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   Demon Gaze - Review  

This Gazer May Need Glasses
by Michael "Wheels" Apps


Click here for game information
PLATFORM
Vita
BATTLE SYSTEM
4
INTERACTION
3
ORIGINALITY
2
STORY
3
MUSIC & SOUND
3
VISUALS
3
CHALLENGE
Unbalanced
COMPLETION TIME
40-60 Hours
OVERALL
3.0/5
+ Super fast battle system.
+ Entertaining story.
+ Well designed dungeons.
- Unbalanced and often unfair bosses.
- Occasional annoying fan service.
- Character building a bit lacking.
Click here for scoring definitions 

   Demon Gaze is an anime-infused first-person dungeon crawler from Kadokawa Games and an experienced developer in this sub genre, Experience Inc. Experience's expertise in the genre shows quickly, as super fast battles and easily grasped mechanics make the game easy to get into. Publisher NIS America's fine localization helps as well, with several fun and well voiced characters to entertain when not exploring dungeons. Unfortunately, a lot of little issues mar what is otherwise enjoyable dungeon crawling. These problems range from uneven difficulty and annoying bosses to needless, gross fanservice in what is otherwise a fun and interesting story. This is a shame, because so much about the rest of the game provides a refreshing take on the Wizardry style of first person dungeon crawlers.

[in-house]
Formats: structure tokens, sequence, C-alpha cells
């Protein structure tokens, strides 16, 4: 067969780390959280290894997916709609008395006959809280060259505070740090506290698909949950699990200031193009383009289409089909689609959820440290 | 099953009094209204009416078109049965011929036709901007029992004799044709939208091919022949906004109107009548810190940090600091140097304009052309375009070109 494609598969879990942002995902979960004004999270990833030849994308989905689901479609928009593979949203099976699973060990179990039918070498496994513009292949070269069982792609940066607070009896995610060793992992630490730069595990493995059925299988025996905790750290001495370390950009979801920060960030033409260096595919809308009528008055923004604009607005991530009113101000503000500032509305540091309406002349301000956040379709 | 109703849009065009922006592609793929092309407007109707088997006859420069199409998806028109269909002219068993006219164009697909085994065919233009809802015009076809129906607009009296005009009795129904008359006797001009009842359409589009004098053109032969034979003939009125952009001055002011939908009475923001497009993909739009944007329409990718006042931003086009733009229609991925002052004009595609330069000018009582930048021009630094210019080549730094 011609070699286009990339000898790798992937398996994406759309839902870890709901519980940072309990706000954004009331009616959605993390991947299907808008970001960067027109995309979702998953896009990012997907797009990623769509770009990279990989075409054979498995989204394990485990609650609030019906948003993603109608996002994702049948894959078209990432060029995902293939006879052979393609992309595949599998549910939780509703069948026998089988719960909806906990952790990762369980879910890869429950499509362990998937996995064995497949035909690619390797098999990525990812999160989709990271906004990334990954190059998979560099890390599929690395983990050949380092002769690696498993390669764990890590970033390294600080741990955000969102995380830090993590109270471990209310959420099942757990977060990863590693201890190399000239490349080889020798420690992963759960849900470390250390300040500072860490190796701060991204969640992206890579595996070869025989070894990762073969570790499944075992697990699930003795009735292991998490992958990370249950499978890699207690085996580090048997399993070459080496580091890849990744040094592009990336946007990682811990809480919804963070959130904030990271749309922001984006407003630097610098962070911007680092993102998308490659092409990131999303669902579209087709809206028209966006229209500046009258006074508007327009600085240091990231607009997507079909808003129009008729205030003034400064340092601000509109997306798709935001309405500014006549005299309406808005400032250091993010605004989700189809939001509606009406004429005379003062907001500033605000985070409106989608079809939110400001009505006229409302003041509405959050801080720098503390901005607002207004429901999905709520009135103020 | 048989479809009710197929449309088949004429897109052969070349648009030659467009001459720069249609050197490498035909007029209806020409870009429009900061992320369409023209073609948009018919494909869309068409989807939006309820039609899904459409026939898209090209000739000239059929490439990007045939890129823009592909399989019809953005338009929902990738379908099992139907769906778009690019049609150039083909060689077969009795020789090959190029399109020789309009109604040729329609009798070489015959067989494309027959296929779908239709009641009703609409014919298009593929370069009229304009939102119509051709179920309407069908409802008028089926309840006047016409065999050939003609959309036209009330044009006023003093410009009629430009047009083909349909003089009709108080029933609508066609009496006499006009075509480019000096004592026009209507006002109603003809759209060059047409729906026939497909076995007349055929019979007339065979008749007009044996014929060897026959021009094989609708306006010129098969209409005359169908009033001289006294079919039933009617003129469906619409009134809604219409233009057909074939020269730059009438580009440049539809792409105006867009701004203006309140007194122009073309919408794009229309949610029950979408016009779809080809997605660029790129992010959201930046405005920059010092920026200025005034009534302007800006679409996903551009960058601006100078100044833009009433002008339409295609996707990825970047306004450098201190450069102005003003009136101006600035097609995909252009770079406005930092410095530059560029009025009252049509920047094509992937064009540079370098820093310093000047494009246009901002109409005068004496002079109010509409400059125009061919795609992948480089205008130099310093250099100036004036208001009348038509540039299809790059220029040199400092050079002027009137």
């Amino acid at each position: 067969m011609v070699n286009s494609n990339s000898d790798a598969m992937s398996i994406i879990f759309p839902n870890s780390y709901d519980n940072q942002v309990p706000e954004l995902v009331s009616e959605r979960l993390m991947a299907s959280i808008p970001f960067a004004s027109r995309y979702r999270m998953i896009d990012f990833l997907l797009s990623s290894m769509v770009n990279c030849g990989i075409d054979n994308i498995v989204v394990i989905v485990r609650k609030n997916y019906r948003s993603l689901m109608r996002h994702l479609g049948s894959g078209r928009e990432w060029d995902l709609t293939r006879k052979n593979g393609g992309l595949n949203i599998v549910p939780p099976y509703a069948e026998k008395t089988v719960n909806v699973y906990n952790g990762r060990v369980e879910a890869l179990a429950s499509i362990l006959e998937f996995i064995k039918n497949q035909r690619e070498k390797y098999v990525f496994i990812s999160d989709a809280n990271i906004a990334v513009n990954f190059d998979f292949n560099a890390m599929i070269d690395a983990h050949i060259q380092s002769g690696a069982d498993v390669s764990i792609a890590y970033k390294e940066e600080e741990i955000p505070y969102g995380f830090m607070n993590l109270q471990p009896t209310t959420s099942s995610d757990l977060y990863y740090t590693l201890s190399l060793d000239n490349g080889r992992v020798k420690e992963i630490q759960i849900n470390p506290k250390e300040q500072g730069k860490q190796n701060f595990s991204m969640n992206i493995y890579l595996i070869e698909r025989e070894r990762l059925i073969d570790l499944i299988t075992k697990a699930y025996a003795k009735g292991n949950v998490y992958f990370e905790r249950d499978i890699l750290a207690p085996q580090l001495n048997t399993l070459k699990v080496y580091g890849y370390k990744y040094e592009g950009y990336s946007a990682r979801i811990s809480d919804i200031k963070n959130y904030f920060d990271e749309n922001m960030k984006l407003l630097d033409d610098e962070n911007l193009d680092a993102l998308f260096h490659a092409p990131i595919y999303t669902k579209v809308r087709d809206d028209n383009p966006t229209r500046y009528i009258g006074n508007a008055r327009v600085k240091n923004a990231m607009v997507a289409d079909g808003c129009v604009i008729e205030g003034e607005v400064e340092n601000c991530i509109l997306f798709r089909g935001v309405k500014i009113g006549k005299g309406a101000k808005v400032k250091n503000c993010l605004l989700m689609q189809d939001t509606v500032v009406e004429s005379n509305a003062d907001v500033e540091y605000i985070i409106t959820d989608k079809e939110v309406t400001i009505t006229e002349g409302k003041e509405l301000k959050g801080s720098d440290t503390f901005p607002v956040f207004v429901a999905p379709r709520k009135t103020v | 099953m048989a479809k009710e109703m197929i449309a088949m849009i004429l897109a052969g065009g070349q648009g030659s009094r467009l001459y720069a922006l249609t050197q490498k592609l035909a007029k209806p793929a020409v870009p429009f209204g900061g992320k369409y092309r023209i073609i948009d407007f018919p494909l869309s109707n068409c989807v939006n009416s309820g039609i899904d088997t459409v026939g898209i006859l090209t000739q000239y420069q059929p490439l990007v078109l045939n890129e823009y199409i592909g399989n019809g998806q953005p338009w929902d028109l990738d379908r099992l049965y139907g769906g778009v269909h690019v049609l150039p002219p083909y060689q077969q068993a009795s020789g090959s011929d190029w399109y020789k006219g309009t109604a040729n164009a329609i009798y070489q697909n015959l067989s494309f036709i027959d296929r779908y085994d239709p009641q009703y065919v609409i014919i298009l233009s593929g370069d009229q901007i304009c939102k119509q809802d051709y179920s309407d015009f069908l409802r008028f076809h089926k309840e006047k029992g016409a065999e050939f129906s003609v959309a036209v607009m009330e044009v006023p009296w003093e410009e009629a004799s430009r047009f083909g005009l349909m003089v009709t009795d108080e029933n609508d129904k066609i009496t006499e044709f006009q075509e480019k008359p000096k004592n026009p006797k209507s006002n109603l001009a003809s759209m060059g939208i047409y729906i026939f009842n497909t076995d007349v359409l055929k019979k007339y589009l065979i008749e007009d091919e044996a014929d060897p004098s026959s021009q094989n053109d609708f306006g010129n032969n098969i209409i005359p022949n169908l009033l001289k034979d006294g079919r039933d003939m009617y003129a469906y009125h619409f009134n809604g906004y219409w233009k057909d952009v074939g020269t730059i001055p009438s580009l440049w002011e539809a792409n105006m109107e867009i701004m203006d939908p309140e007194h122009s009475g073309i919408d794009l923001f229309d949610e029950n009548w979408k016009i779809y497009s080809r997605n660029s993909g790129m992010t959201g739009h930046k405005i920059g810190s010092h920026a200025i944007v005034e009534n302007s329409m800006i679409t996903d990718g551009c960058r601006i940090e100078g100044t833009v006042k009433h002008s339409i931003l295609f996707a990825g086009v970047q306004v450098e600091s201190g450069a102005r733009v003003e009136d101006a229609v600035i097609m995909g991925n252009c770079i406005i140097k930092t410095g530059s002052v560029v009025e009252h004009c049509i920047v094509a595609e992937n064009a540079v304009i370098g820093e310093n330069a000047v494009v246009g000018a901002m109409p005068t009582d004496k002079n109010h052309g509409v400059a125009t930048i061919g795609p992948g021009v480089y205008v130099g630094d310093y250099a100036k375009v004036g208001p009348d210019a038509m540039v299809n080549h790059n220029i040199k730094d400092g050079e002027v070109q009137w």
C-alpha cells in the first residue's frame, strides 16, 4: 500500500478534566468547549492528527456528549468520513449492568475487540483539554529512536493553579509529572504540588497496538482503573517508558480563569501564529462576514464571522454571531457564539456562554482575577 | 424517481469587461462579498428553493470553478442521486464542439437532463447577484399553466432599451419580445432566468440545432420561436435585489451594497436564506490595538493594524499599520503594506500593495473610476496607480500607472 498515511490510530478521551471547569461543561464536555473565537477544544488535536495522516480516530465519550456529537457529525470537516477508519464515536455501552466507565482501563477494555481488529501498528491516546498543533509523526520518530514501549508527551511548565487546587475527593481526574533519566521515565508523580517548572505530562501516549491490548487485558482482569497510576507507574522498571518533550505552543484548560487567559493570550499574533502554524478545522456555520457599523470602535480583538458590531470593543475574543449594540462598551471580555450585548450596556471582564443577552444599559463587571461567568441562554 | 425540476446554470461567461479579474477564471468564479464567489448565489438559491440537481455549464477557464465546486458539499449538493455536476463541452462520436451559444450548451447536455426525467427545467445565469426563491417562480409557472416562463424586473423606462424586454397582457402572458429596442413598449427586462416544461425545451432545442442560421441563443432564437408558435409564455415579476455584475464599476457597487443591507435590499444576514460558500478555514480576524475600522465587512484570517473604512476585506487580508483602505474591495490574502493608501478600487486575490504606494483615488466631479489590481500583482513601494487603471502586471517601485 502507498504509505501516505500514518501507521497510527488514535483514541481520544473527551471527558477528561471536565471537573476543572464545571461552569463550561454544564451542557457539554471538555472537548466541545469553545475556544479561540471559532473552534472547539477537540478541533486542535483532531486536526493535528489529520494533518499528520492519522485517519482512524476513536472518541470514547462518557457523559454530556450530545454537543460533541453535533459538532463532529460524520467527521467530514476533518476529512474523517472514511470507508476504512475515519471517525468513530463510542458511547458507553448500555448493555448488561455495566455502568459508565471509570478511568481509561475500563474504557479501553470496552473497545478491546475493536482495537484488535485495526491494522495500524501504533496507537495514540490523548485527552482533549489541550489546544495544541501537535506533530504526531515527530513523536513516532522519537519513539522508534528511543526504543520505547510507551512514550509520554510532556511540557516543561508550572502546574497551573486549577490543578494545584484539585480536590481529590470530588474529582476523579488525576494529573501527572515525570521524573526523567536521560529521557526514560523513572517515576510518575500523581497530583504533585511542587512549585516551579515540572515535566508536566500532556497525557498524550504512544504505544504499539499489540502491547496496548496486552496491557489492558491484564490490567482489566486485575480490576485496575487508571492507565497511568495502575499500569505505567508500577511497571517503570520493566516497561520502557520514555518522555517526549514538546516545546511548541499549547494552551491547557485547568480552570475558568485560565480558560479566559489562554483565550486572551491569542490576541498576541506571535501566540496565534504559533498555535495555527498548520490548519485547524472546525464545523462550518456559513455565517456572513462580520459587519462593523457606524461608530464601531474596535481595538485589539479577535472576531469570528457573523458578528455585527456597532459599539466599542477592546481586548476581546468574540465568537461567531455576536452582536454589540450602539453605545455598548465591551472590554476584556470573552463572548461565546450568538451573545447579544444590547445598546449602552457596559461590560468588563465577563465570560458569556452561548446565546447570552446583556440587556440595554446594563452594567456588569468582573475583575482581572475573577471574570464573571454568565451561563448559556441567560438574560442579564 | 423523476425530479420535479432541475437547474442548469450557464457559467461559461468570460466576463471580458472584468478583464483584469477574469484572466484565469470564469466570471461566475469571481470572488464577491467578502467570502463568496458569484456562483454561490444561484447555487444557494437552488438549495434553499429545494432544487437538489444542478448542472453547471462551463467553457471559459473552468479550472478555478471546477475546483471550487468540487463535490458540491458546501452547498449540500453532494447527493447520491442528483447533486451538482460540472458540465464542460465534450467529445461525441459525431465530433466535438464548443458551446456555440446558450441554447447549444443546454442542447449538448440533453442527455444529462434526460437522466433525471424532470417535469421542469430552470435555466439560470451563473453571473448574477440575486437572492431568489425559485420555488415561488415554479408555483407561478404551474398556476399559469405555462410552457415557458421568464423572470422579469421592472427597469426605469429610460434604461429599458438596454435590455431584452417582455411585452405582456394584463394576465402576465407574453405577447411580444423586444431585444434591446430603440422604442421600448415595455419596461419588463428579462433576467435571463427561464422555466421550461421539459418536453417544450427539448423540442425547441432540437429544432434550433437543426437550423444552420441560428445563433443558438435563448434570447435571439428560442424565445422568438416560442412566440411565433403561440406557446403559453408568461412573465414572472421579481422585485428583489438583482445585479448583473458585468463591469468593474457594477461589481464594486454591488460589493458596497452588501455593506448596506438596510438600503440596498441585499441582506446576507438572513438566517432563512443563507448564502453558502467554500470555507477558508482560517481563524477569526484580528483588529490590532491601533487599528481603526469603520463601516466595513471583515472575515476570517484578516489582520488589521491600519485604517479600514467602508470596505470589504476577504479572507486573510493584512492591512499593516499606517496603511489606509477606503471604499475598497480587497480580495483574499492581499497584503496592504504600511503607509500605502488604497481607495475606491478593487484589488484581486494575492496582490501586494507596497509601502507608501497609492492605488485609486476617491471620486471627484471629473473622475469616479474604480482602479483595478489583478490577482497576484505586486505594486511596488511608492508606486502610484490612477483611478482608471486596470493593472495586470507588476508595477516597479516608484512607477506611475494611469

The story begins with the player-created demon gazer, a person with the rare ability to capture demons, setting up shop at an inn full of monster-battling-mercenaries. Taking over for the previous, now-injured demon gazer, the player is tasked with tracking down and capturing ten demons with the help of the various colorful personalities employed at the inn. The story at the start mostly provides a goofy distraction from dungeon crawling, and provides a nice break, especially after a particularly difficult boss. Some seriousness does make its way into the narrative as the true purpose of the demons and the secrets of the inn's various residents come to light. The story is far from a masterpiece, but provides enough funny and serious moments to keep players intrigued and entertained. Some questionable fanservice moments do pop up at times, which could be best summed up as "weird underpants shenanigans." Thankfully, these moments are few and far between.

   Players start off selecting the look of their main character from a list of portraits, but can't set the class, which as the premise suggests is locked to the gazer class. Despite some basic similarities between Demon Gaze and other Wizardry-like dungeon crawlers, the game quickly sets itself apart from the pack by streamlining much of the experience. For starters, players don't begin by building a party, instead having to earn enough gold to rent another room to add another party member, to a maximum of a party of five. The game even offers a pre-made character, for those who may not want to bother with class selection for each new member. Though this limits party construction a good deal, it does help get the game moving much quicker as it spreads out party construction over the course of the game instead of cramming it into the start.

I hope you don't kiss your